The rules don’t make any kind of sense to me! … we record offences when unconvicted patients abscond from s37 and / or s41, but not when convicted patients abscond from s45A … err, OK. And we definitely do NOT record an escape lawful custody offence for patients who absent themselves from admission under s2, 3 or 4 of the MHA. But we do record an escape offence if a s2, 3 or 4 patient has been re-detained by the police (under s18 or s135(2) MHA) and then escape from their custody as they are being returned to hospital. You also record an offence if someone escapes from detention under s136 during conveyance to a Place of Safety by the police; but not if they escape from the Place of Safety itself whilst held there under s136(2) by the NHS.
Why? … I have absolutely no idea. It makes no sense to me at all, but those are the published rules.
ONE MORE TIME
Sorry to labour this point, but I’ve stressed the importance of it already – and it’s vital: everything said here about is about the recording of crime and it’s about nothing more than that. (Are you bored of me labouring this point, yet?!)
The investigation and the prosecution of crime is a related but entirely distinct issue. No decision to record a crime obliges the police to do anything other than write-up what they did with it. And if the investigating officer or force wants to write “The accused person in this case was found suicidal over a motorway bridge and was referred under s136 MHA to mental health services for assessment. Because of their background [details given] it will not be appropriate to prosecute for this offence and instead, clinical care, welfare support and advice has given and this matter is filed without criminal justice action” then that is entirely fair enough. No issues at all.
What about the DBS check thing? – doesn’t the crime record mean that will be disclosed to prospective employers. Not directly, no – it makes no difference to disclosure decisions at all. If the fact of the incident was something that would be disclosed because the legal criteria for disclosure were met, then the incident would be disclosed whether or not it had been recorded formally as a crime. If the police incident were not something that would be relevant to the employer and disclosure would not occur, then the fact the matter were also recorded in a formal crime report does not change the fact that it’s not directly relevant to the employment sought.
Crime reporting is about gathering statistics about police incidents which involve crime, regardless of whether it is prosecuted – the crime is there even if someone has a legal defence to it (insanity); and it’s still there whether or not it would be in the public interest to investigate and prosecute the crime.
Explaining this junk is no attempt by me to defend these rules, it’s merely an attempt to explain them! There are various reasons why I’d argue to bin the bloody lot of it and record police incidents in a very different way. But given the rules exist and the debate around them seems to be skewing operational decisions by officers when, in reality, these statistical recording requirements do not relate to legal decisions about investigation and prosecution, it seems worth stressing what it all means.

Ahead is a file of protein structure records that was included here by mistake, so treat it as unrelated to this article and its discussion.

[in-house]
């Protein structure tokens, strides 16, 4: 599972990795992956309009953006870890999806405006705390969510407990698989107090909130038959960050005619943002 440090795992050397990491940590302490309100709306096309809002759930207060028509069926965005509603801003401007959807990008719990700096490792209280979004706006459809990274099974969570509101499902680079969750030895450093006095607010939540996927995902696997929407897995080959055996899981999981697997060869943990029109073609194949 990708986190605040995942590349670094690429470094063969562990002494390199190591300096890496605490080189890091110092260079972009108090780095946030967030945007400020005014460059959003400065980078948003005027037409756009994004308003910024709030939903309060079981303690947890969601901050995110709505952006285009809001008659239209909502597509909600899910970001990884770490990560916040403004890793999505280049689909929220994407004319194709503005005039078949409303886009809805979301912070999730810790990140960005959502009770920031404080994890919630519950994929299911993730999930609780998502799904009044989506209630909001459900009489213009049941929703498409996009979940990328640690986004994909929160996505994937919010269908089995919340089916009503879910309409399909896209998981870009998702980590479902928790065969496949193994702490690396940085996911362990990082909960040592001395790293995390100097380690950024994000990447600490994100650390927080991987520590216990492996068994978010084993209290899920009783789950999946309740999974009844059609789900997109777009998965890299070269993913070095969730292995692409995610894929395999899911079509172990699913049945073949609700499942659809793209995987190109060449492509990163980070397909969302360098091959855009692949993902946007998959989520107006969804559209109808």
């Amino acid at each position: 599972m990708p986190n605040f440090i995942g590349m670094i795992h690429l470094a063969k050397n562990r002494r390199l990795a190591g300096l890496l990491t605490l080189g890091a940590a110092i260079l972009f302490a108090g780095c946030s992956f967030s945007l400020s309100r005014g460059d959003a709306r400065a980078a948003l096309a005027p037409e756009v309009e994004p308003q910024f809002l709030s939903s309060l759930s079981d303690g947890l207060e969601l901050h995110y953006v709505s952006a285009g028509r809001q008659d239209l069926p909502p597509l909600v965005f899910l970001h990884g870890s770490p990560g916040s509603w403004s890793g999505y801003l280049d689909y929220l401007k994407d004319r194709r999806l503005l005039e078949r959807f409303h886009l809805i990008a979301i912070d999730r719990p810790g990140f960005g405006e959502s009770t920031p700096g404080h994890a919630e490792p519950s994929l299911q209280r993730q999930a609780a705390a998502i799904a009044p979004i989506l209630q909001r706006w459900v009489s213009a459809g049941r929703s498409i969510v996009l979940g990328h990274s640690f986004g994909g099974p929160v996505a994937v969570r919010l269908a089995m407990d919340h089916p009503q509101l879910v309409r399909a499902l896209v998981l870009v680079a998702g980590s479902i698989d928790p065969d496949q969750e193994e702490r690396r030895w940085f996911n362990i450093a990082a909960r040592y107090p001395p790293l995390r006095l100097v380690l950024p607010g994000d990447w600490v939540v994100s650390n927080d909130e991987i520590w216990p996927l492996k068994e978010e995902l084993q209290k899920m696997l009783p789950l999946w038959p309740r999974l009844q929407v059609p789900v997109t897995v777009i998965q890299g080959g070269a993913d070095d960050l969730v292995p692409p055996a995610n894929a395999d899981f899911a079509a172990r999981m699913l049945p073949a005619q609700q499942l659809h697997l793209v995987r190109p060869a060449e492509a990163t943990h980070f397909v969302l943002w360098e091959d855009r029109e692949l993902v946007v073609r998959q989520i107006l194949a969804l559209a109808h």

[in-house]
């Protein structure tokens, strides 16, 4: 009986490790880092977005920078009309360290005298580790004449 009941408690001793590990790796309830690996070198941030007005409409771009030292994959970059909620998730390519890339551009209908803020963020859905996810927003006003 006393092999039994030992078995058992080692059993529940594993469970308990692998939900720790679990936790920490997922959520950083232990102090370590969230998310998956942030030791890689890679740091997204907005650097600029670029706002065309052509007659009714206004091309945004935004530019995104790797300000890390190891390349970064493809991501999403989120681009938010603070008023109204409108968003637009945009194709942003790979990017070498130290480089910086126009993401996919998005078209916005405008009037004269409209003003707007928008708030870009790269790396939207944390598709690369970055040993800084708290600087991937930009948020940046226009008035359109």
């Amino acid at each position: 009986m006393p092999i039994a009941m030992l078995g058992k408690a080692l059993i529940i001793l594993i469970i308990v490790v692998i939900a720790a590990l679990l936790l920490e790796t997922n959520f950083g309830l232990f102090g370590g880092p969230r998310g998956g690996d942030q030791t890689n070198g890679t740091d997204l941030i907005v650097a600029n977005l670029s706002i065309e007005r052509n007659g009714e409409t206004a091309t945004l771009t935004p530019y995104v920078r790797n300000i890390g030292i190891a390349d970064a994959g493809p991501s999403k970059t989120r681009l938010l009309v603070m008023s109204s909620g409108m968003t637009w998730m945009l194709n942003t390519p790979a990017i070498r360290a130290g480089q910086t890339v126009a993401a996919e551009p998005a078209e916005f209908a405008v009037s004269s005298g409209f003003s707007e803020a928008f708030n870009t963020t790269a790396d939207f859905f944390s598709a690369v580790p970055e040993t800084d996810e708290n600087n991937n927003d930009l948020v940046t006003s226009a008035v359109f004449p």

The over-arching point from the rules themselves is in this one (problematic) quotation (see p9) and it should guide all officers in respect of their crime recording-decisions (but should NOT guide the investigative / prosecution decisions):
All reports of crime made where the offender lacks the mental capacity to form the necessary criminal intent (the ‘Mens Rea’) must be recorded by the police.”
It will be an entirely different debate for another day(!) to point out to the HCRS authors that mental ‘capacity’ is not really a thing in criminal law and that ‘criminal intent‘ is only one type of mens rea; other types include ‘recklessness’ or ‘omission’, etc.. This point is worth stressing because legal recklessness is often the question in offending by those of us in distress; and the public interest test (and our humanity) is more often the reason we don’t prosecute unwell people for minor crimes. We often hear, “But if they’re really unwell, they have no intent!” I’ve heard officers say this. In some cases, intent is not the issue – it’s recklessness and this can be objective or subjective.
But all that is for another day!
Winner of the President’s Medal,
the Royal College of Psychiatrists.
Winner of the Mind Digital Media Award
All opinions expressed are my own – they do not represent the views of any organisation.
(c) Michael Brown, 2019
I try to keep this blog up to date, but inevitably over time, amendments to the law as well as court rulings and other findings from inquests and complaints processes mean it is difficult to ensure all the articles and pages remain current. Please ensure you check all legal issues in particular and take appropriate professional advice where necessary.
Government legislation website – http://www.legislation.gov.uk